Nov 18, 2015Michigan hort society president a hands-on leader
Kurt Dowd has been around farms most of his life. So when it came time to transition the family’s historic operation near Hartford, Michigan, away from being family owned and operated, he found a way to remain involved.
Dowd, incoming president of the Michigan State Horticultural Society (MSHS), was retained as manager of the 400-acre tart cherry business when the family farm was purchased by Cherry Bay Orchards of Traverse City, Michigan, in 2001.
“This farm was established in 1844 by our family, and we’ve been farmers here for a long time,” Dowd said. “When we got out of the business, I went to work for Cherry Bay Orchards, which bought a number of our farms. Simultaneously, I went to work as an agent with Farm Bureau Insurance and I still do that today.”
Dowd grew up on the land where his residence now sits. He graduated from Michigan State University with a horticulture degree in 1989. That year, he married his wife, Joni, and they raised two children – Lauren, who graduates from the University of Michigan in December; and Conor, a student at Kalamazoo Valley Community College.
“I worked all of my youth on the farm, left and went to school, and came back,” Dowd said. “I thought I’d be here forever, until we changed course and the family decided to close down and have an auction to get out of the farm enterprise.”
Don Gregory, who runs Cherry Bay Orchards with his brother Bob, purchased the business at auction, and Dowd expressed an interest in running the Dowd division of Cherry Bay.
“I had already gone to work with Farm Bureau a month before that,” he said. “I grew up in ag, I enjoyed it, and it was something I was very comfortable with.”
Dowd said that when his cousins departed the business, it left him as the only one of his generation to be part of the farm. He had been working with his father and two uncles at the time.
During Dowd’s involvement, the farm grew apples, peaches, plums, asparagus, cucumbers and tart cherries.
“We had grown strawberries and other things before that back in my youth,” he said. “We were out of the peach and plum business in the early 1990s.”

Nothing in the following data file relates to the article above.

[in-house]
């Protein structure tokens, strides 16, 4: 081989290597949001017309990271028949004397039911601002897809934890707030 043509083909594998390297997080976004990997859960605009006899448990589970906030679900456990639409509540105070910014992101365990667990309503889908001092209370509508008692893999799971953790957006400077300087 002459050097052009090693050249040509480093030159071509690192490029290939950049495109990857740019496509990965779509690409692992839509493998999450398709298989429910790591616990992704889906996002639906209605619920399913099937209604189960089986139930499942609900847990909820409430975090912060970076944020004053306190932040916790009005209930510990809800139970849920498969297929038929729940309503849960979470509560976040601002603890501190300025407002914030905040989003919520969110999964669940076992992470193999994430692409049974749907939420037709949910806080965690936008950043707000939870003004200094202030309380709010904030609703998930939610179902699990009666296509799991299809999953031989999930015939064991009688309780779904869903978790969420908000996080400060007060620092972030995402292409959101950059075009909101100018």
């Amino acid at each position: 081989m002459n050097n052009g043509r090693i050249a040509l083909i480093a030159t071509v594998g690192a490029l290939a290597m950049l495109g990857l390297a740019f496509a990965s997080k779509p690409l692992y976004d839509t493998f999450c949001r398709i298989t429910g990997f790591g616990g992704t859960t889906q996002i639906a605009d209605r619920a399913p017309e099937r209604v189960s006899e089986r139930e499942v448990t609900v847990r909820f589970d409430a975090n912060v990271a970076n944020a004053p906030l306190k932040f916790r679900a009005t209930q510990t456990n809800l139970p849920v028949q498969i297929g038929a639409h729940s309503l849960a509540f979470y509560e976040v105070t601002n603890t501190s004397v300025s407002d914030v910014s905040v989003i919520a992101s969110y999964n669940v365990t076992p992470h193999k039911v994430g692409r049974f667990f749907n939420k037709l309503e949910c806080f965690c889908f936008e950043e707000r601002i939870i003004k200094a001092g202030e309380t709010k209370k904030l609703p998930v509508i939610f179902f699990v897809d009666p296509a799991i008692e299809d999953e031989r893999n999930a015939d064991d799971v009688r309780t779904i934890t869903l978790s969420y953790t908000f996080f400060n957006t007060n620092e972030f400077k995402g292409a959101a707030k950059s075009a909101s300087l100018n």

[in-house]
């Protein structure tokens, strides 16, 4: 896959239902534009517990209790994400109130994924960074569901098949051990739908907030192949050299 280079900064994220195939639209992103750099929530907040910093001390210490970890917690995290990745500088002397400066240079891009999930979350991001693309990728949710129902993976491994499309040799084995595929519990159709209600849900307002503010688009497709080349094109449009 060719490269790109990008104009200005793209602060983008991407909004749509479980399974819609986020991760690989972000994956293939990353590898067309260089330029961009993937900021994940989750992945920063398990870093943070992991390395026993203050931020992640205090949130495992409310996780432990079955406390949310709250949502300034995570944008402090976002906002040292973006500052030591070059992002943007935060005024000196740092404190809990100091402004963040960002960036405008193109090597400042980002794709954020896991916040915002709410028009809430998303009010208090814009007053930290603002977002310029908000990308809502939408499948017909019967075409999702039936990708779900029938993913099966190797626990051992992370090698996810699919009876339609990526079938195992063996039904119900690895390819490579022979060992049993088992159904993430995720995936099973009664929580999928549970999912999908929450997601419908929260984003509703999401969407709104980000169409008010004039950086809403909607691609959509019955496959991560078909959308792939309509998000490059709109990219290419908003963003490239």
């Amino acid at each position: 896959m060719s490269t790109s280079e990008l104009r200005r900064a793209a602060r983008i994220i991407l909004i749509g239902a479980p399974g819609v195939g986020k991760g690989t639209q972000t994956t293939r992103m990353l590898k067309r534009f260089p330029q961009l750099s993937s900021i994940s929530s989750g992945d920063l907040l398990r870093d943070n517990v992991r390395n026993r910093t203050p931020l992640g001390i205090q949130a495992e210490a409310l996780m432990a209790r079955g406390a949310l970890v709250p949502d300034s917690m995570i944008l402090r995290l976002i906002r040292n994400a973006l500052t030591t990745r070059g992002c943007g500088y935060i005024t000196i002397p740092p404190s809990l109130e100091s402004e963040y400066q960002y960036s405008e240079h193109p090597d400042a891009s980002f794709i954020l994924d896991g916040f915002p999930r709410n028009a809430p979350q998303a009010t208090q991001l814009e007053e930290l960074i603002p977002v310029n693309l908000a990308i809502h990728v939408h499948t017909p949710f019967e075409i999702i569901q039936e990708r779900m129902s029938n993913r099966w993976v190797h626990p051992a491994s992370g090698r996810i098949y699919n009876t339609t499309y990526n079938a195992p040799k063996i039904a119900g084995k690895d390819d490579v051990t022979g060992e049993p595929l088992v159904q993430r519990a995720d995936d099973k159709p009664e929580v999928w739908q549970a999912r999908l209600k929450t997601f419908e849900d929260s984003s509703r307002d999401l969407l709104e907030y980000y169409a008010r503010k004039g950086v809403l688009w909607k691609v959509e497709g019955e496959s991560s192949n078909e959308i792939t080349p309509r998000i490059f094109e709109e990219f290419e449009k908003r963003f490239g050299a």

Being in an area in southwest Michigan “where we can grow everything here, except citrus and nut crops, it makes our spot kind of special.”
“We’ve had our challenges here,” Dowd said. “What I like about tart cherries for down in southwest Michigan, we’re the first to come to market, the first out with our crop, so it fills a nice little niche and gets things operating quicker than waiting for the fruit up north. We have an earlier window of opportunity.”
All of the product is shipped to Cherry Bay’s processing facility in Hart, Michigan.
Dowd uses a crew of three to five full-time workers during the season.
“We start operating down here in late March or early April and get the work done about Nov. 1, when we close it down for the winter,” Dowd said.
Harvest help is sent from northern Michigan, along with the equipment the Dowd operation requires.
In addition to his involvement with the hort society, Dowd has been active with the Michigan Cherry Committee and the Michigan Asparagus Advisory Board. His stint as a trustee on the Hartford Township board also involved work with the local planning commission and recreation council.
“So I do have a few meetings to go to every month, but I really enjoy it,” Dowd said.
He sees great value in the work of the 1,250-member horticultural society.
“What I enjoy about it is the networking that you do with what I call like-minded people,” he said. “We’re not on an island. We face the same problems and challenges. It’s interesting get to get together to talk about those problems and find solutions.”
He said MSHS interaction comes “from all over the state – it’s not only our perspectives from southwest Michigan, it’s also the west-central, northwest and the east side of the state – all of the growing regions that we have – and I really enjoy that.”
“There’s a lot of social opportunities there to learn new operations, new personalities, meet new people,” he said. “We’re not a huge group of growers anymore with consolidation, but I still don’t know them all and always meet new people.
“We have the opportunity to form an opinion and speak to people who can help you with a situation. We probably do a fair amount of lobbying, but it’s not a lobbying organization.”
Among the important MSHS tasks are to fund research projects and distribute scholarships to students who are coming back into the business.